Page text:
We’ve all been there at least once. You’re standing in line at the grocery store. You’re bouncing in place to keep the baby strapped to your chest asleep and trying to distract a toddler who is mere minutes away from a late-for-naptime meltdown. Your eldest child has been whining all morning, you’d give your left pinky finger for a cup of coffee, and to top it off you really need to pee.
An older woman in line behind you sighs wistfully. You turn around and make eye contact long enough to be sure she’s not passive aggressively judging your toddler’s messy face, when she says, “Oh, I remember those years. They go by so fast! My babies are all grown now. They’re little for such a little while. Enjoy every moment.”
And there it is. The most annoying phrase ever uttered to a mom with young children.
You’re exhausted most of the time. There are so many days when you feel like you’re barely hanging on by a thread. Some days, hours—moments—totally and completely suck. How on earth are you supposed to enjoy every moment of this stage?
As a mom whose youngest just turned nine, I’m here to tell you that you can’t. And you shouldn’t try to.
But now that I’ve emerged from those younger years, I think I better understand what people who tell you to enjoy every moment are really trying to say.
Not every moment is magical — or even enjoyable — with babies and young children, but some truly are. And there is something uniquely powerful about those moments during that stage, and you want to make sure that you fully engage and appreciate those moments when they happen. Intentionally pay attention to them. Burn them into your memory. Be fully present in the lovely moments because they don’t last.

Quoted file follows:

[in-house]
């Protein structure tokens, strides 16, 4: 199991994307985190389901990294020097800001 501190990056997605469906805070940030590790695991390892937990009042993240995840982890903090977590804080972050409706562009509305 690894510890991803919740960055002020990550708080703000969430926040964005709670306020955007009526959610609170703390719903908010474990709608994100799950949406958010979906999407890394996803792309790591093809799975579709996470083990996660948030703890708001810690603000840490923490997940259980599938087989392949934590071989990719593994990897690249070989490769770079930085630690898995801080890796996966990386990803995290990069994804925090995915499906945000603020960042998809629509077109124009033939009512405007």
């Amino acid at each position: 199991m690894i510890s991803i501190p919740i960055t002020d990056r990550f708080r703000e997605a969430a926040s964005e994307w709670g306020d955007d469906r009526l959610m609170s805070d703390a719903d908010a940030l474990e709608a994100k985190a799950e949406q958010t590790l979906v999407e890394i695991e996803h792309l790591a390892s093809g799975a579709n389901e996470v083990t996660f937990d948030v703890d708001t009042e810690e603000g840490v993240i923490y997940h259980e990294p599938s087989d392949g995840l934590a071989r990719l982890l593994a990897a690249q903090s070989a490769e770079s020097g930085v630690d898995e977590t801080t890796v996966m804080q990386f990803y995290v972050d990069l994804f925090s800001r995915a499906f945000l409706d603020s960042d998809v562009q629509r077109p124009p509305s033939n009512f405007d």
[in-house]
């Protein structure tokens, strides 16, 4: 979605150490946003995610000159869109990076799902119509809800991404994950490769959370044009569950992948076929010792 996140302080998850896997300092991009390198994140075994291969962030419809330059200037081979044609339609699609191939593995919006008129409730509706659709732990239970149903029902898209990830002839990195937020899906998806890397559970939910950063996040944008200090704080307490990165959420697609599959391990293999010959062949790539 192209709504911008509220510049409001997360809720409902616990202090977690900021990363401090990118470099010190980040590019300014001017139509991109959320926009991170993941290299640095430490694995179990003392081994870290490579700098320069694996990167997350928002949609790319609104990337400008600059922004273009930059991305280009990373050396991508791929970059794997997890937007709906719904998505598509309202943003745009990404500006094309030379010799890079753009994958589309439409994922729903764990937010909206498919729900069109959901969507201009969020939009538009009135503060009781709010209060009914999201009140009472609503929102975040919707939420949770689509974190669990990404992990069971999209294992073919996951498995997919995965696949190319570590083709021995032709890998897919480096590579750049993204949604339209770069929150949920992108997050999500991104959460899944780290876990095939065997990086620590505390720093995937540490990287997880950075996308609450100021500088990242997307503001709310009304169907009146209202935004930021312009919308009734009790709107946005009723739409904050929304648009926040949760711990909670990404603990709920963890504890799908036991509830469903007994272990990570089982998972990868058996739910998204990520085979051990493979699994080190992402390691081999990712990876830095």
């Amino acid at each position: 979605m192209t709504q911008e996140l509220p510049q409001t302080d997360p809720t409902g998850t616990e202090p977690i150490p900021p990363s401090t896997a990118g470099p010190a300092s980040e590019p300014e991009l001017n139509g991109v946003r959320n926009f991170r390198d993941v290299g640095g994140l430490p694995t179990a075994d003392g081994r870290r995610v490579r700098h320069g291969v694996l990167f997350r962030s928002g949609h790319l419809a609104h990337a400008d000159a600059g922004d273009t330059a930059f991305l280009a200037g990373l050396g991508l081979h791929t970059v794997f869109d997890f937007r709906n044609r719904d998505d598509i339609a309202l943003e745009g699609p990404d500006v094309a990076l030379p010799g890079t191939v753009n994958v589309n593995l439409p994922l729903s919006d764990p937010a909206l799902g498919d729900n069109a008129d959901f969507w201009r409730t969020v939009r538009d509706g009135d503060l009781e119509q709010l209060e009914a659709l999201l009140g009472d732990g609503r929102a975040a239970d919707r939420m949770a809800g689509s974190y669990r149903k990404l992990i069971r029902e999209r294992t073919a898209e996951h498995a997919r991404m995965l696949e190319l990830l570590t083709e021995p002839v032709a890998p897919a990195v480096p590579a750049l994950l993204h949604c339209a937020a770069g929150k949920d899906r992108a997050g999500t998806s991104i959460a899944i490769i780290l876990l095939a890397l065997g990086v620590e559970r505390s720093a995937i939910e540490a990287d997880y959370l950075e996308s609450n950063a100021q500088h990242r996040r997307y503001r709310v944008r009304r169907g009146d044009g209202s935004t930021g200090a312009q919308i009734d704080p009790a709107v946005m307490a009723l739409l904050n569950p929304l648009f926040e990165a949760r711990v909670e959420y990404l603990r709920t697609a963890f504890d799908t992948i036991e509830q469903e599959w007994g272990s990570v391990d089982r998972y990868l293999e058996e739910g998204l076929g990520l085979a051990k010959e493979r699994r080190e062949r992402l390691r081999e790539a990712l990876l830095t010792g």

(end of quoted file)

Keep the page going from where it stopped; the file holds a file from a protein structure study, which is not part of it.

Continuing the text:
It’s so easy to get bogged down by the mundane business of motherhood. Feeding, cleaning, feeding, picking up, feeding, comforting, feeding, forever and ever, amen. So on top of that, when your little angels lose their minds and scream like banshees, or tear through your house like Tasmanian devils leaving chaos and destruction in their wake, you can sometimes feel less than enthused about this parenting gig. We all wish it were sunshine and snuggles and sweet kisses all day every day, but it’s not. It’s noise and mess and exhaustion, with moments of awesome scattered throughout.
It’s those moments you need to enjoy. And not just enjoy, but savor. Because the first time your son turns away when you go to kiss him, you’ll need those magical memories to keep your heart from breaking in two. The first time your daughter gets behind the wheel of a car, those memories of her snuggling on your lap will remind you that independence was the goal all along.
And yes, you might need a gentle reminder to savor those little moments when they smell like heaven and their laughter rings like music in the air. Because when you’re standing unshowered, uncaffeinated, and unsure of how much more your psyche can handle in the grocery store, it’s easy to forget. I know that even though those older moms’ admonitions to “enjoy every moment” grated on my nerves, they did pop into my head during the lovely moments of my kids’ early childhoods. And because of that reminder, I relished them to their fullest.
However, I’ll try to word it differently if I see you swamped with little ones when I see you out and about. I’ll try to be honest about the whole picture, saying something like, “Oh, I remember those days. They are so hard but so sweet. I know the days are long, but the years really are short. Try to savor the moments when they’re not screaming or running you ragged. You won’t miss everything about this stage, but you’ll miss some things—their silky skin, their uninhibited affection, their baby giggles. Commit them to memory. Soak it all in when you can. And know that even though it may seem unlikely now, someday you’ll feel like yourself again.”
Or maybe I’ll just smile, and say “Good job, mama. You’re doing a good job.”
You really don’t have to enjoy every moment of motherhood at any stage. I don’t know anyone who could. But make sure you make the most of the good moments when you have them. It really does go fast in hindsight, and you’ll treasure every one of those moments you consciously cherished.
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